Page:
Auto Insurance

Good car insurance goes further than simply safeguarding your auto from damage as it can also ensure your financial future should you ever be found liable for an accident. Just about all states mandate that drivers carry a certain level of liability coverage, however additional forms of coverage can deliver terrific protection from such things as property damage, vandalism and theft, weather events, and so much more.

Types of Coverage: There is a myriad of coverage types available with auto insurance. Some usual forms of coverage include the following:

Liability- This is the kind of coverage that is often mandated by state law, which protects you in an accident should you be found at fault. This kind of protection compensates the policyholder for the repair or replacement of a car that you damage and other property damage. This also covers the expense of medical bills of others involved.
Collision- This kind of coverage pays out for damage (or replacement) of your vehicle, regardless of fault. Collision coverage is especially important for new cars and is often mandated if one takes out a loan in purchasing said vehicle.

Comprehensive- This type of coverage pays out for damage outside of that caused by a collision, such as severe weather events, vandalism, theft or should the car be struck by an object or animal.

Uninsured/Underinsured Motorist- Many in the know have suggested that almost 15% of those on the road drive without necessary liability coverage. This means that if you are not at fault but unfortunate enough to be involved in an accident with an uninsured or underinsured driver, you are highly vulnerable to financial loss. This is the kind of coverage that keeps you safe from those who would drive without insurance.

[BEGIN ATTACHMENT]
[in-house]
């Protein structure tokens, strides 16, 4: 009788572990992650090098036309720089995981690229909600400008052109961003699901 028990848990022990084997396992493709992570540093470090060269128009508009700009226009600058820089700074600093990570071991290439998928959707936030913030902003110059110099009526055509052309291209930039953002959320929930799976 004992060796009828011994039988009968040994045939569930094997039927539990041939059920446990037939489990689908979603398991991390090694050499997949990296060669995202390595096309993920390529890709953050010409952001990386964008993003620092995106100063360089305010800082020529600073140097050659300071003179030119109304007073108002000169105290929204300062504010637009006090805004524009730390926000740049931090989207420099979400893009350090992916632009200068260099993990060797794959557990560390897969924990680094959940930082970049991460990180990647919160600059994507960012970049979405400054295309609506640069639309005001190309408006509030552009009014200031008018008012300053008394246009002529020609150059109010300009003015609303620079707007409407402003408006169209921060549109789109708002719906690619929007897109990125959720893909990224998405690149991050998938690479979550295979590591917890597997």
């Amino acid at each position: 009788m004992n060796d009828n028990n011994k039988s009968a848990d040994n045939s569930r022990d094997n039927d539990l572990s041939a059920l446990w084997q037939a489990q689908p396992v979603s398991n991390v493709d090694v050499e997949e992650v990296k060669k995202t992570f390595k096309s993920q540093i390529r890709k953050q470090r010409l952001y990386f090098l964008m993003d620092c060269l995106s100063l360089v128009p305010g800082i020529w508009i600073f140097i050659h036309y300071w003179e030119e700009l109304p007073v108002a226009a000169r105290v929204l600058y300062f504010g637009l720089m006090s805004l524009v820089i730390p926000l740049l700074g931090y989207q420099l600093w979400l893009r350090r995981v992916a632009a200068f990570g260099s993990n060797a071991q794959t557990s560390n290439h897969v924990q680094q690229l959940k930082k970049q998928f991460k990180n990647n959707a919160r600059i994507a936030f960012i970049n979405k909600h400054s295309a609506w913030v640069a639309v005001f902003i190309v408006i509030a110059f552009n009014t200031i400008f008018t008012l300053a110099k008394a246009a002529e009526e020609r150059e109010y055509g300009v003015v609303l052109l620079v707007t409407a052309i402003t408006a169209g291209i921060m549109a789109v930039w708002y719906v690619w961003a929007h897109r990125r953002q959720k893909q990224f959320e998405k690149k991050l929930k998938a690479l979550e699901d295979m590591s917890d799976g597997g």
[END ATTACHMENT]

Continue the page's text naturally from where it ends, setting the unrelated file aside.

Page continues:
There are other coverage types available, all of which can be added to an overall policy package. Though less well known, these types of coverage can be very helpful:

Personal Injury Protection– Known as “PIP”, this coverage compensates the policyholder for medical costs incurred by you and your passengers, no matter who’s at fault.

Gap Coverage– This pays off your car loan balance if it is totaled.

Rental Reimbursement- This pays out for the expense of a rental car if your car is being replaced or repaired due to a covered issue, such as an accident.

Paying the Deductible
When shopping for a good auto insurance policy, there are two big issues to consider that contribute most in determining your premium. First is the extent and level of coverage chosen and, finally, your deductible amount. The deductible is how much the policyholder must first pay, out-of-pocket, prior to repair or replacement being conducted for your damaged vehicle. For example, if you initiate a claim for $1,500 in damages and you have a $500 deductible, then you pay the 500 dollars first and the insurance company then will cover the balance of $1,000. Generally, the higher the deductible the lower the premium. Keep in mind that deductibles are normally only paid when one is found to be at fault.